If you hadn't read that for yourself, wouldn't it be hard to believe that someone is actually arguing this? Prager is essentially asking: What has happened to America where now it seems that people can decide for themselves what books they will believe are holy? . . . [read on]

House Intel Committee: it won’t be Harman OR Hastings

“Progressive realpolitik” – what do you think?
[Chris Bowers] I have a few things I need to do, and I think I am writing this post in order to procrastinate. Still, I thought it would be interesting to actually list the pragmatic rules that I feel progressive must follow in order to build a progressive governing coalition.

1. The Democratic Party is the primary vessel of the progressive coalition. It is impossible to enact real change without an electoral apparatus within your movement. In a two-party system, it is thus necessary to adopt one of the two parties as the electoral vessel of your coalition.

2. Within the coalition, intra-party democracy must always be adhered to. All party nominees must be determined by an elective primary open to all registered members of the party in the relevant district. The winner of the primary must always be supported by all members of the party apparatus, and all rank and file members should vote for the nominee (especially those who voted in the primary).

3. Party elections should be fair and open to all members of the party, and no one should ever be forced or muscled off of a ballot for a party office or nomination for public office.

4. There are no litmus tests to join the coalition. No one has to read or sign off on any document stating support for a particular policy. If someone wants to join, registering as a Democrat should be the only requirement.

5. Under no circumstances should any member of the party apparatus support any member of any opposing coalition, (in other words, any other political party).

6. Outside of issues relating to corruption, Democrats must never criticize each other in the same manner that Republicans criticize Democrats.

7. No Democrat should ever publicly call any Democrat unelectable, or publicly rank candidates based on perceived electability.

8. Don't expect the party to change on it's own. Be prepared and willing to change it yourself.

As Montana goes, so goes the nation? New law requires a paper record of all e-voting

Bonus item: Arianna goes after Bush’s half-billion dollar presidential library plans (don’t miss it)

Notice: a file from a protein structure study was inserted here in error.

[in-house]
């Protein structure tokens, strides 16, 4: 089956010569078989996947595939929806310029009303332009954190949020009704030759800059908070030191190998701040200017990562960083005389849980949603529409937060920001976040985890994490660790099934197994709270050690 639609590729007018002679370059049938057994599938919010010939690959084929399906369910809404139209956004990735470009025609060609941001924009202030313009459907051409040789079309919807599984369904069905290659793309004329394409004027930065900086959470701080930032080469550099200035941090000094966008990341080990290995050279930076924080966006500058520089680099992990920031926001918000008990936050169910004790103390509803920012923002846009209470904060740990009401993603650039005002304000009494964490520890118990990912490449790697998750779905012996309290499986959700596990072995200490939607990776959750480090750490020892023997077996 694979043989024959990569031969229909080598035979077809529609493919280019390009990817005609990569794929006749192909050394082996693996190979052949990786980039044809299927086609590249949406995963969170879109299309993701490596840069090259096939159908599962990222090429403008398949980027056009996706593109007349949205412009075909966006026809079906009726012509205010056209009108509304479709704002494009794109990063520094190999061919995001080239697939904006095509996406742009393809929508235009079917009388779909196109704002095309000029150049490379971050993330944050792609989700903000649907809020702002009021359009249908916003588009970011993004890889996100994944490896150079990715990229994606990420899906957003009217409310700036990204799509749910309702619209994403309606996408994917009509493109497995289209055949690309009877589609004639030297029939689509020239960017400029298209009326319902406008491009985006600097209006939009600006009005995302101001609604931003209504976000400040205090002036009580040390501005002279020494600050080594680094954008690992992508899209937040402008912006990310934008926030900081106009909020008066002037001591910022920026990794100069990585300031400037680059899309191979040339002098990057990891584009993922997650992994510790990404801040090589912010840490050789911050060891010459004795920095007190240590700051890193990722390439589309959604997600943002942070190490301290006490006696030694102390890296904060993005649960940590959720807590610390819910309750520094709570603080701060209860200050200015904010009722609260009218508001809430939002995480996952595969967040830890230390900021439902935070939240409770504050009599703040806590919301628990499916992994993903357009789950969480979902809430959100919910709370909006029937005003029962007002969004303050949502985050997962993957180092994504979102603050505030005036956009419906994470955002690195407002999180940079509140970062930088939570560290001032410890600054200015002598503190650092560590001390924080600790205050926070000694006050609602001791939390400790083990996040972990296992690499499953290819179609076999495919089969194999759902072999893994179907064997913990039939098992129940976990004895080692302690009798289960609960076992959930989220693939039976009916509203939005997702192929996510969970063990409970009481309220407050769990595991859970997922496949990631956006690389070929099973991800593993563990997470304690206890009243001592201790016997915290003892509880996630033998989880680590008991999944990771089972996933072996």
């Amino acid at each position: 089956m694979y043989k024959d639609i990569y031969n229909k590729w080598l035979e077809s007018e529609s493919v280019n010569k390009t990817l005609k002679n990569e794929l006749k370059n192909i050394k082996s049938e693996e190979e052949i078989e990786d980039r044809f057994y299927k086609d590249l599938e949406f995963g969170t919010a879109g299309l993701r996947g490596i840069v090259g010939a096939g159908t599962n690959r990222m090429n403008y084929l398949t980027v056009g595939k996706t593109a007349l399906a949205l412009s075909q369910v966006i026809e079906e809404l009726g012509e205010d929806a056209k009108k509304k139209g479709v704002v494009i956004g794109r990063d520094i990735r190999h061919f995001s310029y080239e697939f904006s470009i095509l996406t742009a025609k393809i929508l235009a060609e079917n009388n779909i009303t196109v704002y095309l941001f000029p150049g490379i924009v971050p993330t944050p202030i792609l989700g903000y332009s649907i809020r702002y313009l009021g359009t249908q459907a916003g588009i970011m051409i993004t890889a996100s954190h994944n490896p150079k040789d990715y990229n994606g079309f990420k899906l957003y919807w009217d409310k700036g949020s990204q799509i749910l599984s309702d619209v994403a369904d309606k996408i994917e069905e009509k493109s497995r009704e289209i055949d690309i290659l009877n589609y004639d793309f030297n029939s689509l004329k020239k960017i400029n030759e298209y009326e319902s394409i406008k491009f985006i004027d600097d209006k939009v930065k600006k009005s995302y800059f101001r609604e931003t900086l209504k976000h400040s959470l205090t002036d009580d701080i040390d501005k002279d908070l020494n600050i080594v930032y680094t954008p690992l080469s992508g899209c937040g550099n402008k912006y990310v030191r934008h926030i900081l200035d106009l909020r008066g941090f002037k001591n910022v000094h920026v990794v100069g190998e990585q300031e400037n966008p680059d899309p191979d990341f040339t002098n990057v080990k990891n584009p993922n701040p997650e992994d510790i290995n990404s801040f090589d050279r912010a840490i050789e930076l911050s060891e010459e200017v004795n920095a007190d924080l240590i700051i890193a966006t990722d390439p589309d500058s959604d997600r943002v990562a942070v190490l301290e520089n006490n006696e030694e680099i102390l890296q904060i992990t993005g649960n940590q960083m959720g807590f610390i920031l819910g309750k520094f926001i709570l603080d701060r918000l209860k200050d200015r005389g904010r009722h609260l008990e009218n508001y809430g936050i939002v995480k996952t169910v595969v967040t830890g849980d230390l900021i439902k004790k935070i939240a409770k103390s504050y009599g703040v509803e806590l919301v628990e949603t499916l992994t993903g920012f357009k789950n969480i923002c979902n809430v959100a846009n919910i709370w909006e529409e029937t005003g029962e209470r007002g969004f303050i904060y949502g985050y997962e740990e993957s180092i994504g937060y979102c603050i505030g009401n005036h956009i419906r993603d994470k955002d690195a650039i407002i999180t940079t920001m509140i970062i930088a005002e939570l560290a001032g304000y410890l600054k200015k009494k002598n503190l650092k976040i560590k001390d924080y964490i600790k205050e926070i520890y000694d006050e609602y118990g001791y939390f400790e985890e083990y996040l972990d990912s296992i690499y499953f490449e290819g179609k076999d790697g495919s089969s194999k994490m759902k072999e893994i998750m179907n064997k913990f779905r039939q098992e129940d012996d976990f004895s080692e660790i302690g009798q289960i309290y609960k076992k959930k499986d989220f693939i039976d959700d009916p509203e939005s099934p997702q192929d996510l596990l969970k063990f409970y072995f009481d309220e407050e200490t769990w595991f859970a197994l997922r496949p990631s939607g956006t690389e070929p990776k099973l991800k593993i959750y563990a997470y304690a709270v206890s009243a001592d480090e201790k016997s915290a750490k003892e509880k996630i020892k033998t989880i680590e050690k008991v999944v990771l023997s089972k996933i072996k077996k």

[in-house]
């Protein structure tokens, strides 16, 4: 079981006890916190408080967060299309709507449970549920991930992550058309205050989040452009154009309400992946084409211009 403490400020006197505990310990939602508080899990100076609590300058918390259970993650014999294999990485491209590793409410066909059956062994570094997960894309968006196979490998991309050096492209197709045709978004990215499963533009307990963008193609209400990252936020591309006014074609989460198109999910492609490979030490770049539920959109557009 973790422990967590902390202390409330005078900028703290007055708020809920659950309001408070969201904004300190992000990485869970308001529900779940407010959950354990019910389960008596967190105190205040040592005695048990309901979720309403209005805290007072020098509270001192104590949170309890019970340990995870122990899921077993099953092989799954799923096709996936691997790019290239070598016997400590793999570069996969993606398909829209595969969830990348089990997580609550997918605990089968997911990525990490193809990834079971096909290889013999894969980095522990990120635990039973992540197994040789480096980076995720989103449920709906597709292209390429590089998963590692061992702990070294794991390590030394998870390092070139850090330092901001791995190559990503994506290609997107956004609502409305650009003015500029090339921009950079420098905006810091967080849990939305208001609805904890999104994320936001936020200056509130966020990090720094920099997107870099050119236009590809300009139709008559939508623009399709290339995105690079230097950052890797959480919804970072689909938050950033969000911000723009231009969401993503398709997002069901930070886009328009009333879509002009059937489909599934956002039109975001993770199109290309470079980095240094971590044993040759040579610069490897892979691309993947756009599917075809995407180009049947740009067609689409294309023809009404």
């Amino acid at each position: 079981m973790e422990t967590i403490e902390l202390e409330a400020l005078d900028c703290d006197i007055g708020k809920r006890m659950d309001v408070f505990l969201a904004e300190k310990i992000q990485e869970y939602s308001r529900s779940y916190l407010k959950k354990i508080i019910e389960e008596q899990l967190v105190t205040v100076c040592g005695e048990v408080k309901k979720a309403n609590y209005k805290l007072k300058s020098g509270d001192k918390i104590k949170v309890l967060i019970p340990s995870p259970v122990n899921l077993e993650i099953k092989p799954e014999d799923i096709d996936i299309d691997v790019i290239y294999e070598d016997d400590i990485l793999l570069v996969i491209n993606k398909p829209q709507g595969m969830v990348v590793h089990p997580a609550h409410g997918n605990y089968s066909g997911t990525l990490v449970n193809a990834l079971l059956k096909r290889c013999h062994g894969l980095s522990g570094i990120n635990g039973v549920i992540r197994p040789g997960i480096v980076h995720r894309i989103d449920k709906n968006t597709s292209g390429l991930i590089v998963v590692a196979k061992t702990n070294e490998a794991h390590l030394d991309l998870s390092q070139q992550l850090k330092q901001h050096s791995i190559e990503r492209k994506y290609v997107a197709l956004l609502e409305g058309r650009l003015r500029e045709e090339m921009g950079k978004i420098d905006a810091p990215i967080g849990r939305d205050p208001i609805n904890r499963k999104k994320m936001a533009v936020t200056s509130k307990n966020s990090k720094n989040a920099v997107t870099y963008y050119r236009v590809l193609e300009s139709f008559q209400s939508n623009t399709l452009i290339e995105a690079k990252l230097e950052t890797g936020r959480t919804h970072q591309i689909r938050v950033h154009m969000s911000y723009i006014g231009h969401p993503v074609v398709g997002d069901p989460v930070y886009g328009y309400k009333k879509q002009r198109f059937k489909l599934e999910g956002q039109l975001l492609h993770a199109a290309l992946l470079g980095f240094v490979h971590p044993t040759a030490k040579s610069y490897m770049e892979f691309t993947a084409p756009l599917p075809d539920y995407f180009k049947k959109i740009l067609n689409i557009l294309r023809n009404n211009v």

Comedy writers and lovers of the absurd all across America have a bounce in their step today . . .

***If you enjoy PBD and support what we are doing, you can help by forwarding a copy of this issue to your friends (using the envelope link below) or by sending them a copy of its URL (

I don't get anything personally out of this project, except the satisfaction of doing it (I don't run ads, etc). The credit really all goes to the people whose material I copy and redistribute. But if I do have a "mission," it is to get this information into the hands of as many people as I can.***

Tuesday, November 28, 2006


This would be funny if it weren’t so sad – now the news media are making a point of ANNOUNCING that they are finally prepared to call Iraq a “civil war.” Next up: when they decide to start calling it a “defeat”
“Beginning this morning, MSNBC will refer to the fighting in Iraq as a civil war — a phrase the White House continues to resist. But after careful thought, MSNBC and NBC News decided over the weekend, the terminology is appropriate, as armed militarized factions fight for their own political agendas. We’ll have a lot more on the situation in Iraq and the decision to use the phrase, civil war.”
[Dan Froomkin] The White House is howling in protest. . .

But the main Washington Post story today continued to use "sectarian strife." A widely-published Reuters dispatch today adopted "sectarian conflict" and McClatchy in a report from Baghdad relied on "sectarian violence." Other papers declared that Iraq is on the verge of civil war, but has not gotten there yet, with an Associated Press story calling Iraqi President Jalal Talabani’s visit to Iran an effort to prevent "Iraq’s sectarian violence from sliding into an all-out civil war.”
Civil War in Iraq Near, Annan Says . . .
[CHRIS] MATTHEWS: It seems to me the President's afraid that people will begin to think it is a civil war and not the way he wants to define it, which is we gotta fight them there before they fight us here.

[DANA] PRIEST: Well, I think one of the reasons the President resists that label is because it equates almost with a failure of U.S. policy. I will say for the Washington Post, we have not labeled it a civil war. . . We try to avoid the labels, particularly when the elected government itself does not call its situation a civil war. I certainly -- and I would agree with General McCaffrey on this -- absolutely the level of violence equals a civil war.

[NB: In other words, she believes it is a civil war, but if the WH says don’t call it that, fine with her]

It’s always about what you call it
President Bush intensified diplomatic efforts on Monday to quell rising violence in Iraq and Afghanistan, turning to allies as his national security adviser said the conflict in Iraq had entered "a new phase" . . .